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My Windows router is set up to use as its IP address. I have just added a new IP address: However, I am unable to ping this new IP address from my desktop. I have added to my desktop, which is unable to access.

I am also unable to ping from within the server. I can ping with no problems. I have also discovered that I am unable to ping from this machine. This leads me to believe there is a firewall getting in the way. Can anyone suggest a way to debug this? I have tried completely disabling the Windows firewall, but this doesn't seem to have any effect.

As an aside, can you confirm that my use of the slash notation is correct? I believe that saying is the same as saying with a subnet mask of What is the correct name for this notation?

Thank you for your time.

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migrated from Nov 25 '10 at 16:50

This question came from our site for system and network administrators.

Try disabling and then re-enabling your network connection(s). – Khaled Nov 25 '10 at 16:40
Do you have defined in c:\windows\system32\drivers\etc\hosts? Are you trying to assign two IP addresses to a single network card in your PC? How are you adding a second IP to your router? Do you have routes set to send traffic to .16 and .18 subnets? – dmah Nov 25 '10 at 17:15
@dmah: 1) /etc/hosts can mess up the name localhost but never the address 2) Multiple addresses per interface are valid. – grawity Nov 25 '10 at 18:16

All working address should be pingable. Try using ipconfig to list all your configured addresses. is the same as address is a network and usually defined as Address is usually on a network specified as The router for this network is usually found at or Addresses and have special meaning and are not usable as host addresses. The suffix /31 does not specify a usable network, as both addresses are special addresses. THe suffix /30 specifies the smallest usable network (2 host addresses).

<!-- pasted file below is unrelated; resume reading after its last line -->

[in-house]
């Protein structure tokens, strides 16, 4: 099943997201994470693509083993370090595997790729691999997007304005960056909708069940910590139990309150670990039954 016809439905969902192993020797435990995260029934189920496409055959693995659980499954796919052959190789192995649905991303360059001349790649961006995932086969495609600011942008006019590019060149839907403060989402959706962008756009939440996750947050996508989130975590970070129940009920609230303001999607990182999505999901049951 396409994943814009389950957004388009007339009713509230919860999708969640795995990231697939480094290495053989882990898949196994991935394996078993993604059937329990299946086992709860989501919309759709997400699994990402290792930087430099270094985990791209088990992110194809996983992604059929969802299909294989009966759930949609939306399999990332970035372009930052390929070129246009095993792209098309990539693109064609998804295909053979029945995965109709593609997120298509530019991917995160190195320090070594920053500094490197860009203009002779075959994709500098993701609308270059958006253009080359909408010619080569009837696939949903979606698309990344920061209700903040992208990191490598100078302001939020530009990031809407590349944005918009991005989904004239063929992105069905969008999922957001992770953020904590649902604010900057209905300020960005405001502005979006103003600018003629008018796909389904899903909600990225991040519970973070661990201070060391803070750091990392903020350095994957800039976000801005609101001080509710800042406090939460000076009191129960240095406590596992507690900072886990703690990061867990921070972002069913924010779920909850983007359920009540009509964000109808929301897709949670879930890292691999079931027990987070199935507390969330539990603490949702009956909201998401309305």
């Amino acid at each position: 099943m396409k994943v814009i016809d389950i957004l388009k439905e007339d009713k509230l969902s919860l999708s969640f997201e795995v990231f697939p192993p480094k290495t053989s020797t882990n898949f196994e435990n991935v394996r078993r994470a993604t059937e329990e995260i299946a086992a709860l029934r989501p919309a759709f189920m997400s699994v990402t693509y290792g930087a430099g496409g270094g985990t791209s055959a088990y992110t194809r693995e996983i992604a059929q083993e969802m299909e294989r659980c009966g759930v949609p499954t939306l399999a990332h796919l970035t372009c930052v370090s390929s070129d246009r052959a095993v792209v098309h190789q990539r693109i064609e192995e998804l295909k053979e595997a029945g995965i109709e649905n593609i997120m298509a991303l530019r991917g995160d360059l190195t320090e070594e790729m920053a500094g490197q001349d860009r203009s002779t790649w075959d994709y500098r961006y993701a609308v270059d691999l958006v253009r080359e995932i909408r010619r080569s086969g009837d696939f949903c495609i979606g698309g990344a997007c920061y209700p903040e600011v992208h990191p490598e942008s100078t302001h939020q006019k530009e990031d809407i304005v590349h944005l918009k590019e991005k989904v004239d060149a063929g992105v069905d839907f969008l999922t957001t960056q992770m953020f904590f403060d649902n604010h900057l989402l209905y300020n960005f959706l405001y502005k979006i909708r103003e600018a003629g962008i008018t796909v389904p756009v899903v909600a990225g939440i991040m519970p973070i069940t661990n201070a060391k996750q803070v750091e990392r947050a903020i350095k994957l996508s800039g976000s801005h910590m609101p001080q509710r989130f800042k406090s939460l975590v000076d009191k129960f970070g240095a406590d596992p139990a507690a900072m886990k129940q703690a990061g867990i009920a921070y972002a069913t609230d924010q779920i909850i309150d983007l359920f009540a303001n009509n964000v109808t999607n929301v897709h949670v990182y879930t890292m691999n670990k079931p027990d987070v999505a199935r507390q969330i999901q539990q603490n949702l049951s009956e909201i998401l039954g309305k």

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What kind of router do you have? Just a standard in-home router found at Walmart or Best Buy? If that is the case. I am not sure you can 2 different networks or vlans on a single in-home router.

However, try setting subnet mask to on your computers. This would make a single network -- This network would cover every IP between to With the valid host IPs (IPs you can configure your computers with), anything between to That is because the first IP ( and and last IP( of a network can not be used. First IP is used to define the network itself. While the last IP is used for network broadcasts.

Don't forget to set a default gateway that points to your router. Just like BillThor said, the standard is normally the first valid host IP of the network,, or the last valid host IP,

I'll change my answer if more information is provided.

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